This article is inspired from a June 2014 Harvard Business Review publication, “The Capitalist’s Dilemma”, by Clayton M. Christensen and Derek van Bever.
Clayton Magleby Christensen was an American academic and business consultant who developed the theory of “disruptive innovation”, which has been called the most influential business idea of the early 21st century.
Most B-school folks have known Clayton Christensen for his theory of “Disruptive Innovation”. However, in this article, I will focus on a lesser talked theory of him; it doesn’t have a formal name, but it focuses on the negative impact of financial ratios on innovation. Clayton originally presented the idea at the 2011 Gartner Symposium. For those who don’t know, Gartner Symposium is an annual conference which addresses the strategic needs of enterprise CIO’s and their leadership teams.
What is the idea behind this theory?
The idea of the theory is that innovation is slowing down due to an over-zealous focus on financial ratios by “Financial Analysts”. This is true because financial markets have a tremendous influence on the “real” economy. It is further aggravated by the rise of B-school graduates turned managers who have been fed the chronicles of CAPM, DDM, EMH, and ours truly, the Black-Scholes Model right from the start of their career. What they try to do is, they fit innovation ideas into an excel software and fancy call it “Capital Allocation Framework Model” and work backwards in making decisions from there.
These so-called “Financial Ratios” were popularised by Wall Street in the 1980s to compare stock of different companies. But, this developed a new class of managers who made these ratios as a standard to formalise decision making around new projects.
Hyper-focusing on ratios like ROA, ROIC, ROCE, and IRR can cause even brilliant people to make wrong decisions. They do work as long as we talk about “Sustaining an innovation”, e.g., innovation like new Software to optimise Workflow, new Supply-Chain process etc.
But, there is a separate class of innovations that are severely underrepresented by these ratios.
They are called “market-creating” or “Transformative innovations.” Things like the first Virtual Reality, first Airplane, first Microchip, first Air-Conditioner falls under this class. These innovations can’t be evaluated on those “flawed” financial ratios; these innovations are very different as they enable a series of other innovation via network effects and thus unlock significant unexpected economic value.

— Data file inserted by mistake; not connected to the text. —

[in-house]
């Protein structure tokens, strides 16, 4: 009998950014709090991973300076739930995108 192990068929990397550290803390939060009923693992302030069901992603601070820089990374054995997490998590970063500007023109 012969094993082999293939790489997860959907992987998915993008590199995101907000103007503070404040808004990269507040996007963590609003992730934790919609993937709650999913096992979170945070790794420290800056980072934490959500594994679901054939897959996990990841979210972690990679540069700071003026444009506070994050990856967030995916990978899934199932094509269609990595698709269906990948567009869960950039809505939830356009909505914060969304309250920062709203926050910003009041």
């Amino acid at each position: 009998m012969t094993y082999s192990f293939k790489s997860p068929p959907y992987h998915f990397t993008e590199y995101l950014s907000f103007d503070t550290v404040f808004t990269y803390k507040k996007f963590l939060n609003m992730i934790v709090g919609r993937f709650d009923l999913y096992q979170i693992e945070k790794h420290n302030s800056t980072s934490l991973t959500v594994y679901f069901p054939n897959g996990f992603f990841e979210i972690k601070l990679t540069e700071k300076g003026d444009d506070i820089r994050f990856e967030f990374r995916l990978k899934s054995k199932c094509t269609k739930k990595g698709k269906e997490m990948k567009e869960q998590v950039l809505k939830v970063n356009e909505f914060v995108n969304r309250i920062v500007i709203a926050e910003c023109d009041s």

Network effect plays a vital role in bringing innovations. To put out a vague example, a few days ago, I was watching this movie, “The Old Guard” in which it was revealed in the climax that each time when the lead saved a family from war, the descendants of that family(s) saved even more families, and eventually this went on; This saved a lot of humankind. Although it was a fiction, it very well explained the benefits of network effects.
Imagine if the first computer were never invented just because of low/negative Return on Investment, we would never have seen the Silicon Valley, the mammoth IT Industry, and you won’t be reading this article. On Finnick. On your Smartphone!
Why don’t these innovations fit under the orthodox Financial Ratio’s/Cash Flow model?
The timeline for such innovations is relatively uncertain and can sometimes be on the order of decades. As such, they require significant investments of capital without any return in the short-run.
The below Graphic Summarizes the Idea :
As a result, these innovations appear as relatively poor choices under an orthodox IRR/NPV/Cash Flow type analysis. Between choosing to invest in Driverless Car and a new, more improved CRM Software, our beloved IRR analysis will always declare the latter as the winner. But we clearly know that the former is much more valuable.
Due to excess reliability on Spreadsheets, firms today are under-investing in disruptive innovations. Jokingly, If Excel was invented before Microsoft, we might not see Microsoft today; because the Excel software returned a low NPV for Microsoft. Heh!
Case: How the hyper-focus on Financial Ratios affected the US Laptop Industry?
In the early 2000s, major US Laptop manufacturers like HP and Dell chose to outsource manufacturing to China. The Spreadsheets “dictated” that it would be capital efficient to outsource some of the processes of the manufacturing chain to Cheap, low-cost Chinese players (Lenovo). Now because of this, initially their net assets went down, and ROA and ROE went up as the standard theory would suggest.
Wall Street initially welcomed the move, and the stock rose.
Little did they know it helped China achieving the scale. They went away from being a mere assembly player, and forward integrated into design and distribution. They mastered the art of in-house design and set up their own distribution agreements. As a result, Lenovo, a mere one-time outsourcee became the largest laptop manufacturer in the world.
The crux of the discussion is that investments in different types of innovation affect economies and companies in very different ways- but are evaluated using the same (flawed) metrics. Reliance on those metrics is based on the outdated assumption that capital is a “scarce resource” that should be conserved at all costs (It is still a guaranteed question for three marks in an 11th-grade Business Studies question paper). But, as we all know, it is no longer scarce!
‘It turns out God has never created data; every piece of data was created by a person. It isn’t real. It’s a representation of phenomena… but there’s a lot about the context in which customers live their lives that don’t get incorporated into data of the type most of us imagine.’
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